“Golden Stout” sounds like something that can’t possibly exist.
But, just because something sounds impossible doesn’t mean it can’t be done. Golden Stouts are very real! You might even be able to snag one in your next beer delivery. But, what the heck are they?
To find out, we’ll take a look at a few of our favorite beers in the style to see if we can get this Stout debate sorted out.
Part One: In Brewing Color!
Just take a look at that sunshine hued brew! If someone set that pint in front you, you’d probably assume it was a Pilsner. And you’d be WAY off.
That’s a glass of Naughty Sauce Golden Stout from Noble Ale Works. Instead of getting all those stouty flavors from roasted malts, the brewers use coffee. Which might mess with your head a little. Picking up a pint that looks crushable and refreshing, only to be greeted by flavors and aromas of mocha and char is kind of confusing!
But, once it hits your lips, it’ll wash away any doubts you have.
Of course, not everyone agrees. The American Brewers Association lists 7 different types of Stout in their official style guidelines, and 6 of them must be either black or “dark brown to black.” The only exception is the British Style Imperial Stout, which can go as light as “dark copper,” according to the ABA.
Try telling that to Legal Remedy Brewing. Their white chocolate-laced World Court Mocha Blonde Stout tastes like a thick and decadent wintertime sipper, but it looks like something you might chug on the beach during spring break. Which you definitely shouldn’t do if you’re lucky enough to try it — this stuff is so rich, it could practically be called a Pastry Stout!
Part Two: Taste the Rainbow!
Appearance is far from the most important feature of a beer — it’s for drinking, not looking at!
Take a gander at Tony’s Humble Pie from Chicago’s Illuminated Brew Works. It’s so dark purple, it almost looks like a traditional Stout! That’s because they load it up with real blueberries, along with cinnamon, vanilla, and lactose. It really does taste like pie, but the roasty backbone and full mouthfeel practically scream Stout.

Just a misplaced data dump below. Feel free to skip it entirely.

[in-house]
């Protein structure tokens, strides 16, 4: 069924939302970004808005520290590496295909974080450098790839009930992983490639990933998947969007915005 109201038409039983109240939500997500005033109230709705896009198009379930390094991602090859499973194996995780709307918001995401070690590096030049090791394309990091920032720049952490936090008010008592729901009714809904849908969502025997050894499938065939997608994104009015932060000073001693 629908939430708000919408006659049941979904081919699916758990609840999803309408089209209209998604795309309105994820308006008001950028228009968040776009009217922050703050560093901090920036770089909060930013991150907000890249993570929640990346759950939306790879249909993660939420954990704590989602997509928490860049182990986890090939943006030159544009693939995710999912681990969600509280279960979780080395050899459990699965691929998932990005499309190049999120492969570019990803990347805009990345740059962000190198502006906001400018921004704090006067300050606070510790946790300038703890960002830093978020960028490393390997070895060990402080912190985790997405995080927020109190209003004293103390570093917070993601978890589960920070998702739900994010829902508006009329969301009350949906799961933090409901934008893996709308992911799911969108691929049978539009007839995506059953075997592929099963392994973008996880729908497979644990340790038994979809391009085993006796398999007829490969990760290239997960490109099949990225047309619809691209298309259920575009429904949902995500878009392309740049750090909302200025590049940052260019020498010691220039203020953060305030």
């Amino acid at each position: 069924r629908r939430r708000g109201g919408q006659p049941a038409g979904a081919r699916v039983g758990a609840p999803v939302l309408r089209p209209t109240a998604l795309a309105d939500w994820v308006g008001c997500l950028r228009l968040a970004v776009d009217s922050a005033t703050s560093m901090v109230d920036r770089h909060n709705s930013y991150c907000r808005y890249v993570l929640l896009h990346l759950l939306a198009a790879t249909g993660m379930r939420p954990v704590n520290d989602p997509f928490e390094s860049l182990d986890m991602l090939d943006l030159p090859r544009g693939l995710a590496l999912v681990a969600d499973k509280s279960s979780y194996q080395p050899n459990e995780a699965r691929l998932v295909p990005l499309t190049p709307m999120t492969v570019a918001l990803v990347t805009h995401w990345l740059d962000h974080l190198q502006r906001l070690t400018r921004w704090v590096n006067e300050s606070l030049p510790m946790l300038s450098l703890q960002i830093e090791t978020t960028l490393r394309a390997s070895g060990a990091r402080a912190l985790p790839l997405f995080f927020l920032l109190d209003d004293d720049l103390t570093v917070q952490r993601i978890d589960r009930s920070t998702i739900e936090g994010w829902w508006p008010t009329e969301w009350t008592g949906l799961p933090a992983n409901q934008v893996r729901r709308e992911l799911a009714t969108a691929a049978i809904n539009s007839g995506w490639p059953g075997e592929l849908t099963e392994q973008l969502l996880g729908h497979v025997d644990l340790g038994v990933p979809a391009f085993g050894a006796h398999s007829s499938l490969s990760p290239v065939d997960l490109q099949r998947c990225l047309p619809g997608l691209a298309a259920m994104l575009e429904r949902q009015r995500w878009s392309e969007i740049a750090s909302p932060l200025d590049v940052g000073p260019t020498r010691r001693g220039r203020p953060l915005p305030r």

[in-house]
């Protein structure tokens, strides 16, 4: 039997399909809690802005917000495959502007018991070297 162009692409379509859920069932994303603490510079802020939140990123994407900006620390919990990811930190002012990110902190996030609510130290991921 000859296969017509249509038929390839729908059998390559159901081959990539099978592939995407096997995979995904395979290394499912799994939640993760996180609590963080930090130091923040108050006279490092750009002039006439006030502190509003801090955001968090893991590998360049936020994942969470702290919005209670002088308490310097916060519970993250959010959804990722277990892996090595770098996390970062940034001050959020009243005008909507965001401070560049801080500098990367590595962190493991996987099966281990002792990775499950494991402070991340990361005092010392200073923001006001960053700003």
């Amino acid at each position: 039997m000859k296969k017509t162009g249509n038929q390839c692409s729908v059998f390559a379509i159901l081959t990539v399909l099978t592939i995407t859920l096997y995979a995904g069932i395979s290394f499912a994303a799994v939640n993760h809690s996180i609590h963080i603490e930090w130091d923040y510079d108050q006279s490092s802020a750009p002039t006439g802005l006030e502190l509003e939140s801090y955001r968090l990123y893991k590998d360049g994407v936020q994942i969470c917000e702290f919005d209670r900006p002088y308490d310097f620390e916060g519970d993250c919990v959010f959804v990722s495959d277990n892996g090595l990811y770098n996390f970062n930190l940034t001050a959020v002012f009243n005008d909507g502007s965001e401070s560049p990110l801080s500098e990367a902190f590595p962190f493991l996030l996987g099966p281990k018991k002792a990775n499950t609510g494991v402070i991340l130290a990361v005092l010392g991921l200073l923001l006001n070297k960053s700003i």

And, they’re not the only ones. Matchless Brewing makes an Imperial Golden Stout called Beerthday Cake that tastes like some kind of fancy, coffee-dunked Twinkie. They even wanted to put ‘Twinkie’ in the name but you know… trademarks.
Martin House Brewing down in Texas makes a peanut butter Golden Stout called Statement of Purpose that they load with real peanuts! It’s like the beer version of a Reese’s Cup.
In other words, breweries are getting just as creative with Golden Stouts as they are with more traditional Stout styles! Adding strange and exciting ingredients sometimes means ending up with interesting colors, but who cares?!
Part Three: Here to Stay!
The American Brewers Association might not recognize Golden Stout as an official style, but plenty of brewers across the country sure do. Even craft giants like Stone Brewing and New Holland have made their own versions!
We’ve also seen more Golden Stouts from smaller breweries lately, like Feeling My Stout from Full Circle Brewing, and the aptly named Contradiction Golden Stout from Alibi Ale Works. As lovers of innovation and explorers of the craft fringes, we couldn’t be happier about it.
In the past year alone, we’ve featured over 300 different Stouts on Tavour. Some were decadent, dessert-like treats, while others shined with silky complexity from aging in Bourbon barrels. As the curtain closes on 2020, we’re taking a look back at the 5 Stouts that Tavour members ranked the highest. We hope you remember them fondly:
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